* Poaching linked with other dangerous trades, Chief Justice Bobde
GUWAHATI: The Chief Justice of India Justice Sharad Arvind Bobde has exhorted the intellectuals, experts and other stakeholders to come out together with a list of do's and don'ts in daily life for all citizens of the country to enable them to contribute towards protecting and preserving the precious wildlife without physically going to forests.
"Many of us know that we need to protect and preserve our forests and wildlife. But we do not know how to do it. So, there is a need to come out with a list of do's and don'ts. If we follow the list, we do not have to go to the forests to save wildlife," said Justice Bobde.
The Chief Justice of the Supreme Court was delivering the valedictory lecture at an orientation programme on protection of wildlife for judicial officers of Assam at Assam Administrative Staff College, Khanapara here on Saturday evening. The orientation programme was organized by the Gauhati High Court, Judicial Academy, Assam and World Wildlife Fund (WWF)-India.
Justice Bobde further said that poaching is not only a threat for wildlife but also dangerous for the human society as those associated with poaching are also connected to other illegal trades such as narcotics drugs, gun running and other international illegal trades. He added that it is extremely dangerous that money earned from poaching is diverted to other dangerous trades.
"Sometimes I wonder whether mankind should take all the blame for endangering wildlife, forest and environment. I believe that dinosaur got extinct due to natural reasons. In the past, human beings were dependent on wildlife for many reasons. For example, horses and elephants were used for war. But with revolution in mechanization, the dependence of human beings on animals became lesser; and thus mankind started ignoring wildlife," said Justice Bobde.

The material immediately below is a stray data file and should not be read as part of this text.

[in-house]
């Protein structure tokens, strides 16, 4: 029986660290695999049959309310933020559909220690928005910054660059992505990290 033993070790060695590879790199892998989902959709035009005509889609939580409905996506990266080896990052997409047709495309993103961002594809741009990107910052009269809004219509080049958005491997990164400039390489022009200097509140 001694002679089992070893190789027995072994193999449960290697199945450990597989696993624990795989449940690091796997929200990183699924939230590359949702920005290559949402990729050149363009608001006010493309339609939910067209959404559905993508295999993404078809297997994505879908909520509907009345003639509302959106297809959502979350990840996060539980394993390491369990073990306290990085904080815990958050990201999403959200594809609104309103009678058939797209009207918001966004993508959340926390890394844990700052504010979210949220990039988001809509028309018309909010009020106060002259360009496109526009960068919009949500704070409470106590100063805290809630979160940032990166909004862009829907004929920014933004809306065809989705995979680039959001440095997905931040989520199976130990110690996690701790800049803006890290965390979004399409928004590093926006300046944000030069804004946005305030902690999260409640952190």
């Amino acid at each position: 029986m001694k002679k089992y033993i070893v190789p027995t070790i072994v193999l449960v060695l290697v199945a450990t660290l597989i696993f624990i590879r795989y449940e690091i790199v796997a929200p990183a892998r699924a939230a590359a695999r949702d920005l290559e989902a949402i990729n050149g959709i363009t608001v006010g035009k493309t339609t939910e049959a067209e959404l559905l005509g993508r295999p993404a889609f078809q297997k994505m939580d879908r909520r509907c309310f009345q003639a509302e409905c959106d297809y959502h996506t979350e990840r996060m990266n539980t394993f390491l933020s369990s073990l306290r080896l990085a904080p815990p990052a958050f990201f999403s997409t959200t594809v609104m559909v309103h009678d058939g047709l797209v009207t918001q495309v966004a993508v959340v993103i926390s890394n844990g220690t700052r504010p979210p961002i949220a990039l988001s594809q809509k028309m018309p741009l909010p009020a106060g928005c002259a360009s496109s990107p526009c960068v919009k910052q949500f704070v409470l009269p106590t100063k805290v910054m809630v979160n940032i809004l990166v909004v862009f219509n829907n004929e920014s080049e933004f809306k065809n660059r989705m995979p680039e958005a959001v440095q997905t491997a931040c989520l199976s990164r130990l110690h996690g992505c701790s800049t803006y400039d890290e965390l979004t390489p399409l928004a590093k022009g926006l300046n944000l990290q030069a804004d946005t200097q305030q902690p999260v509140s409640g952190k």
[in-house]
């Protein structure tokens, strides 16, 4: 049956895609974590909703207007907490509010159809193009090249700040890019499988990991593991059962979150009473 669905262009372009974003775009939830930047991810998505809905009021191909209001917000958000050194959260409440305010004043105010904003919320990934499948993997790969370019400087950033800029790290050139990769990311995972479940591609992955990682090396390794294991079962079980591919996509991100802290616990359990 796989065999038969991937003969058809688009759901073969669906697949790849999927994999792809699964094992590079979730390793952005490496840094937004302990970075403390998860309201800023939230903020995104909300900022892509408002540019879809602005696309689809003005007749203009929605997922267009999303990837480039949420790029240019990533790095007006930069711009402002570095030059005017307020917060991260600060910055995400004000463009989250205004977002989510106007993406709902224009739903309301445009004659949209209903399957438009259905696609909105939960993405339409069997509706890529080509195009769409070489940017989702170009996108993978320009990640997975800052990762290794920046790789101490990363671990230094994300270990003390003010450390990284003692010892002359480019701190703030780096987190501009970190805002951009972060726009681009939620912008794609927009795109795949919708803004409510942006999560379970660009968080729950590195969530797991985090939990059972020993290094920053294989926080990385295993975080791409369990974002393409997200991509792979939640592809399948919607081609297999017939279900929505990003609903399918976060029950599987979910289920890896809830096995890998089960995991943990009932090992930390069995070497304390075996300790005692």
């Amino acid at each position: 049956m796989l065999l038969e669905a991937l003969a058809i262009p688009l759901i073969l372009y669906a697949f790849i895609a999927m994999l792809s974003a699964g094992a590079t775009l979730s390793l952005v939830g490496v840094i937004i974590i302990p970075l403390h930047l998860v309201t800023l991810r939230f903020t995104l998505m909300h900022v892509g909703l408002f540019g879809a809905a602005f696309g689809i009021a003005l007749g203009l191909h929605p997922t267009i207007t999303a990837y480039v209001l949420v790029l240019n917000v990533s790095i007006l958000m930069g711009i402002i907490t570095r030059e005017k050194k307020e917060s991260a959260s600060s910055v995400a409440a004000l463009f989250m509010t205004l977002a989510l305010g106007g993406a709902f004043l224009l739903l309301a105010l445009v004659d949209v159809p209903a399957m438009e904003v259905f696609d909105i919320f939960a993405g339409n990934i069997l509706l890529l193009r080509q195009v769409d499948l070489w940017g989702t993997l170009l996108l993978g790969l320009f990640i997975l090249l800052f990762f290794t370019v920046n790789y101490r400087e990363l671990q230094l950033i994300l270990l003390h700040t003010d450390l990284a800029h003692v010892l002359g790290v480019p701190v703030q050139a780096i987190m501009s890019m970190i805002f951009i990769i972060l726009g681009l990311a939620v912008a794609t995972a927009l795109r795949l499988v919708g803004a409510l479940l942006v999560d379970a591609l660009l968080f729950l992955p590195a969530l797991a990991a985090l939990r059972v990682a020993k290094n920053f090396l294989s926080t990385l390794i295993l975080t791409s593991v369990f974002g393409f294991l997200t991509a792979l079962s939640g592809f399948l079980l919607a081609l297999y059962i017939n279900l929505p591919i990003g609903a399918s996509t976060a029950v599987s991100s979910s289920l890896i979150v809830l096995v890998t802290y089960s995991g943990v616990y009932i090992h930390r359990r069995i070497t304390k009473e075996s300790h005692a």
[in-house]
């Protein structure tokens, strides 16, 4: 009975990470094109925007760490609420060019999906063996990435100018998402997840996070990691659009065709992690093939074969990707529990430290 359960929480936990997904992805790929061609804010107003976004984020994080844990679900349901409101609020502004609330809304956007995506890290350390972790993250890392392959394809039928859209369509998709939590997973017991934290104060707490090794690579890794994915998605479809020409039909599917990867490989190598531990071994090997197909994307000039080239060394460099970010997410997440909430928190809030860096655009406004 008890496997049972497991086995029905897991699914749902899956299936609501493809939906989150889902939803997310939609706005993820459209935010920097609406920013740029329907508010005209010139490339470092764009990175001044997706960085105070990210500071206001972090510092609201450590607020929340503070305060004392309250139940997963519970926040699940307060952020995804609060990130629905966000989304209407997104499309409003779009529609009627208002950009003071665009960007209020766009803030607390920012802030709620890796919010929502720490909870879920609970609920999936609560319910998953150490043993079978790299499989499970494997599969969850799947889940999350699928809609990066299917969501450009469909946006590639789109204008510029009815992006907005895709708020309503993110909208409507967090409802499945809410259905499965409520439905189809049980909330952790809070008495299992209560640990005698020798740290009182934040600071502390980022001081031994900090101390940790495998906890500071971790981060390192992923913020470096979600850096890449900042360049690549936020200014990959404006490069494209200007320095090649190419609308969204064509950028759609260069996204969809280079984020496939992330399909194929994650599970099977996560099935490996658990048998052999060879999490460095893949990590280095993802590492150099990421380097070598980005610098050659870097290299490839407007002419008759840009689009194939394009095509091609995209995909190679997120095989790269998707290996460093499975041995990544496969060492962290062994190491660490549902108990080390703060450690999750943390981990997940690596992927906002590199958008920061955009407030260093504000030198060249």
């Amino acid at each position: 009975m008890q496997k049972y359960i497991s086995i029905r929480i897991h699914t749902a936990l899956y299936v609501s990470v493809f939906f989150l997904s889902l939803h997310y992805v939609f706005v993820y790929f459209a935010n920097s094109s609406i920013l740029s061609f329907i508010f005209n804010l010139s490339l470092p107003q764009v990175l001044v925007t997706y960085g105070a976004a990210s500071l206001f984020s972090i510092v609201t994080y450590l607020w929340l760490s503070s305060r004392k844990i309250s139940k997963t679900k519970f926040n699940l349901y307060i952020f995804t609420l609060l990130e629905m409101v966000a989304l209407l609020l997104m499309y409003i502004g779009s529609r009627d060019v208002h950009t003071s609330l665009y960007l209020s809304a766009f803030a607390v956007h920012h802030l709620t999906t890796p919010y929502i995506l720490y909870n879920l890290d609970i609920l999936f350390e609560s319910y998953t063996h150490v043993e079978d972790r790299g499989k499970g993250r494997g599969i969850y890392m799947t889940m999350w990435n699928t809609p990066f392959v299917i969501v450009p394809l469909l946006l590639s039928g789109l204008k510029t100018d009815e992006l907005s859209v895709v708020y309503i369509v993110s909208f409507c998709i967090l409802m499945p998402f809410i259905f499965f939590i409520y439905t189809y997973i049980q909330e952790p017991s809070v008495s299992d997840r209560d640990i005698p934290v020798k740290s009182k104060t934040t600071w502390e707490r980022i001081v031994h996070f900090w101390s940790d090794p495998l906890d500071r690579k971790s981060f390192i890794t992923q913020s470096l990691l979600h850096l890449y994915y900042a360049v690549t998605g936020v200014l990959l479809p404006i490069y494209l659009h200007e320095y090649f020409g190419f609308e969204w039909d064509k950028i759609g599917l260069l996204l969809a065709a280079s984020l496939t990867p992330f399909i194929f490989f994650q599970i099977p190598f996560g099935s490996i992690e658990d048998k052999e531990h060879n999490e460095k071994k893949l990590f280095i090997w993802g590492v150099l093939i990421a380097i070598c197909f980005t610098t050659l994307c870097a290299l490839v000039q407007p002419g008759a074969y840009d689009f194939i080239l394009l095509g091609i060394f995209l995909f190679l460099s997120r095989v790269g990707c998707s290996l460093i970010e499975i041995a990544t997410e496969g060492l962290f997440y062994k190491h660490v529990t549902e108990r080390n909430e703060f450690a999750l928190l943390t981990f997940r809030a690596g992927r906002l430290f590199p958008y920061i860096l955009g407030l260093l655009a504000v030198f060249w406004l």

The CJI also said there should be strict restrictions on the use of man-made modern machines as they are responsible for destroying forests and wildlife.
Appreciating the Judicial Academy, Assam and WWF-India for organizing the orientation programme, Justice Bobde said that such programmes should be organized at the national level. "It is really nice to see that the judges who always make the people to follow rules, are now studying laws to preserve the jungle," he said. He urged the WWF-India to keep in touch with the National Judicial Academy under the Supreme Court to organize programmes to use laws to protect wildlife.
Chief Justice (Acting) of the Gauhati High Court, Justice N. Kotiswar Singh said that the freedom to remain on earth is not a prerogative only for the human beings. He further said that there are laws to ensure the rights of animals (who cannot speak or organize like human beings) to survive on this earth.
Chief Justice of Sikkim High Court Justice Arup Kumar Goswami said that wildlife is in jeopardy across India with many forest areas turning barren.
Judge of the Supreme Court Justice Hrishikesh Roy said that even though 2020 is a tough year for the world, wildlife has reclaimed its life in many parts of the globe. Narrating inspiring real-life stories to enrich the wildlife in Assam, Justice Roy recalled the contributions of ranger Narayan Sarma to the Dibru-Saikhowa National Park. He said that Sarma who was trampled by a wild elephant, transformed the life of dreaded poacher like Joinal Abedin — who is now a wildlife conservationist.
Besides the judicial officers, the judges from the Gauhati High Court, wildlife activists and experts attended the valedictory session.